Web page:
<outboundRules rewriteBeforeCache="true"> <rule name="Remove X-Powered-By HTTP response header"> <match serverVariable="RESPONSE_X-Powered-By" pattern=".+" /> <action type="Rewrite" value="" /> </rule> </outboundRules>
This will change the content of the X-Powered-By header to blank text, to avoid giving away information about the server/application stack that might be useful to a hacker in trying to attack your site.
</staticContent> tag added earlier, add in the following text and modify as necessary:
<httpProtocol> <customHeaders> <clear /> <add name="Content-Security-Policy" value="default-src 'self' disqus.com links.services.disqus.com; script-src 'self' 'unsafe-inline' ajax.cloudflare.com disqus.com referrer.disqus.com cirriustech.disqus.com c.disquscdn.com www.google-analytics.com; style-src 'self' 'unsafe-inline' disqus.com referrer.disqus.com cirriustech.disqus.com *.disquscdn.com; img-src 'self' www.cloudflare.com disqus.com referrer.disqus.com cirriustech.disqus.com *.disquscdn.com www.google-analytics.com; font-src 'self'; form-action 'self'; upgrade-insecure-requests;" /> <add name="X-Frame-Options" value="DENY" /> <add name="X-XSS-Protection" value="1; mode=block" /> <add name="Strict-Transport-Security" value="max-age=31536000; includeSubDomains" /> <add name="X-Content-Type-Options" value="nosniff" /> <add name="Referrer-Policy" value="strict-origin-when-cross-origin" /> </customHeaders> <redirectHeaders> <clear /> </redirectHeaders> </httpProtocol>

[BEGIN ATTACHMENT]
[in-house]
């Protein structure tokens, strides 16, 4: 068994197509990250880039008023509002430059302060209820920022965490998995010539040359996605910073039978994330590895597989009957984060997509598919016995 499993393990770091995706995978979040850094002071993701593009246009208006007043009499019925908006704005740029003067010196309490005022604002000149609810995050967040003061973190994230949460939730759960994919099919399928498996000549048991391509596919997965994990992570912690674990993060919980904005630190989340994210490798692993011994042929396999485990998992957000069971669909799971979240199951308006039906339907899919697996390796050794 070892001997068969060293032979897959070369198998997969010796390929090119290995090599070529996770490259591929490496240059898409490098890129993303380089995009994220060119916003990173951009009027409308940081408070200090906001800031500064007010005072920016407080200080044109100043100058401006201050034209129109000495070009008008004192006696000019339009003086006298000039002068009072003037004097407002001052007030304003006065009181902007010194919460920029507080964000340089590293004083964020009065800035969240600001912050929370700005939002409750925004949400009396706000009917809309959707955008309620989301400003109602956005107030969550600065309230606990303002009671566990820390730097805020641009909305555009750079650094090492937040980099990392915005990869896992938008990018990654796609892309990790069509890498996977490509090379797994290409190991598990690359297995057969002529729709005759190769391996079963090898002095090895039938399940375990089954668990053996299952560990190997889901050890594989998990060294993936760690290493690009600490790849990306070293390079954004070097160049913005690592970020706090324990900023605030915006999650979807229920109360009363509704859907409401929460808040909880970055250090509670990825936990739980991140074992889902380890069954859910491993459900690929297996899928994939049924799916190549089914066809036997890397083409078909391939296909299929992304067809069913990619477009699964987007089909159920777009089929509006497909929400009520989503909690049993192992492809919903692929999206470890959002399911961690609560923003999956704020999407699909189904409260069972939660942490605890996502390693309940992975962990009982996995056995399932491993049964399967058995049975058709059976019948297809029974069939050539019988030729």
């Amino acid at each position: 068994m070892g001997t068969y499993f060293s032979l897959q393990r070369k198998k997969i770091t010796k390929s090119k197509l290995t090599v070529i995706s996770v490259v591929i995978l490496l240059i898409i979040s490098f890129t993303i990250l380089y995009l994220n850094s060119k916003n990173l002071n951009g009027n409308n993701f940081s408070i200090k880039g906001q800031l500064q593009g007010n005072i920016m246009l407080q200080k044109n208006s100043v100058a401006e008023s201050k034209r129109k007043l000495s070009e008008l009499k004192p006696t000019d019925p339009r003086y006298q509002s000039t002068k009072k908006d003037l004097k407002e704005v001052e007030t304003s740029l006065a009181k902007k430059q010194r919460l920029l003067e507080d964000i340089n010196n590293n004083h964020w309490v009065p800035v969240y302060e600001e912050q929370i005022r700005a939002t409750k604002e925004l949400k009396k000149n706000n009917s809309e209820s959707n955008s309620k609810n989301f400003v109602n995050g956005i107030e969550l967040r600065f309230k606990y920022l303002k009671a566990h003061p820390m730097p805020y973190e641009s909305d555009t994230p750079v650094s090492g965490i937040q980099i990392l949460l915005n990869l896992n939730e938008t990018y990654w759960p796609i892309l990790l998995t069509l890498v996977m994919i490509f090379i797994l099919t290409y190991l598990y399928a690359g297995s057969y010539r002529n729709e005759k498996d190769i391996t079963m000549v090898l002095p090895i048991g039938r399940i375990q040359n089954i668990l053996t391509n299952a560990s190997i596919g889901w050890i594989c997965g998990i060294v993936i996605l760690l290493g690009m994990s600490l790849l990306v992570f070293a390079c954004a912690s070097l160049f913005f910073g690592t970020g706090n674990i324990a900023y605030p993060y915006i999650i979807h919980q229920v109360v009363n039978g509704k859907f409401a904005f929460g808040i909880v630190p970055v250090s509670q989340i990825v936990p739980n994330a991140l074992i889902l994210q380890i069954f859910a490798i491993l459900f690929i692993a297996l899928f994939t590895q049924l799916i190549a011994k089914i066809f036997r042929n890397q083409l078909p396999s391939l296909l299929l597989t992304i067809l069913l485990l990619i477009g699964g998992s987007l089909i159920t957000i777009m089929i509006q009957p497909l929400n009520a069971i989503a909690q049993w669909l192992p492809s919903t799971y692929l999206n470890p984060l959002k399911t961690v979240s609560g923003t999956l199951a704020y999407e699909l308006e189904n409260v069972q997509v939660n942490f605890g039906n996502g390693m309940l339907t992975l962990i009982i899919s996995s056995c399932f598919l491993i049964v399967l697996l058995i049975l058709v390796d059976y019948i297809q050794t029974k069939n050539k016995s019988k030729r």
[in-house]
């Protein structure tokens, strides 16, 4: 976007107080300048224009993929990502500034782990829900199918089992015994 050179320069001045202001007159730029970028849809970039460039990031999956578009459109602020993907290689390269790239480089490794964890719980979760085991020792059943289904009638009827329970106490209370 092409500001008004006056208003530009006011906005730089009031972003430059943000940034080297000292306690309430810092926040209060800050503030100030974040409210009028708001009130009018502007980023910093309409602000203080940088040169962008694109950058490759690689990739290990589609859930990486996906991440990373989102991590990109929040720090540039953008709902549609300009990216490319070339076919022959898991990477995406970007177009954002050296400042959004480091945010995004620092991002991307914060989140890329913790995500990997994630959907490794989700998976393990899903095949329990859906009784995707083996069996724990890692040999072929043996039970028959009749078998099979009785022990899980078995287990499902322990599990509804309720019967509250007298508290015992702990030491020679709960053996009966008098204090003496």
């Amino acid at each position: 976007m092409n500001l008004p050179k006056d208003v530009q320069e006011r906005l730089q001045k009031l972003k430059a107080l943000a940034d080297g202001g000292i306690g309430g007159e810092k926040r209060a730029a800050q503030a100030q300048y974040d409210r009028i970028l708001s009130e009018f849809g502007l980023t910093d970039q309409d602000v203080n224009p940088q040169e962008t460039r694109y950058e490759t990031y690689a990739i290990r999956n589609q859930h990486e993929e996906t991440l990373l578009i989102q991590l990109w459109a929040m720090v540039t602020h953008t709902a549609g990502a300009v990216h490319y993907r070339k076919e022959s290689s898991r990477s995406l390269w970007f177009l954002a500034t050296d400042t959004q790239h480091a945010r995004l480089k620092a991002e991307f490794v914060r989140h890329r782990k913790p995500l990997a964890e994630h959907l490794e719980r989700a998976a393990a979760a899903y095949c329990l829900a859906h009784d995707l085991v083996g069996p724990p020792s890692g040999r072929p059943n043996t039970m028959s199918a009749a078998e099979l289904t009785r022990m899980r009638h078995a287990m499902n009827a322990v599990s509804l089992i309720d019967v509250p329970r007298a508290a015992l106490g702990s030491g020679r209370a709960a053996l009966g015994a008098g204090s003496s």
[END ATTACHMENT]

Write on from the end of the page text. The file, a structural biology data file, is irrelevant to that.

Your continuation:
This will enable the
Content-Security-Policy options per recommendations from Scott Helme, somewhat of an expert on this topic.
WARNING: You will break your site many times in working out the correct CSP for your site. Use the developer tools built into most modern web browsers (Edge, Chrome, Firefox) to help identify what assets are being blocked by CSP and which aspect of the CSP resulted in the block. This is accessed in Edge and Chrome by pressing the
My Content-Security-Policy (CSP) settings by default allow the following:
<script></script>tags rather than loaded from a script file).
Now you may notice the word unsafe a few times there... The Quark theme which is the default theme for Grav makes extensive use of inline assets, as do some of the plugins that I use. From a CSP perspective, this is frowned upon as it is possible to inject malicious code into HTML body, which CSP Is designed to prevent by only allowing the loading of content from locations specified by the CSP.
'unsafe—inline' allows inline resources to be loaded and as a result the best rating possible on SecurityHeaders.io is an A.
For now, I am happy that having a CSP in place even with inline assets allowed is a significantly better position to be in than not to have a CSP. But I will be chasing down solutions for the problem assets so that I can remove the
'unsafe-inline' declarations from my CSP.
After the closing
<\httpProtocol> tag, add in the following text:
<security> <requestFiltering removeServerHeader="true" /> </security>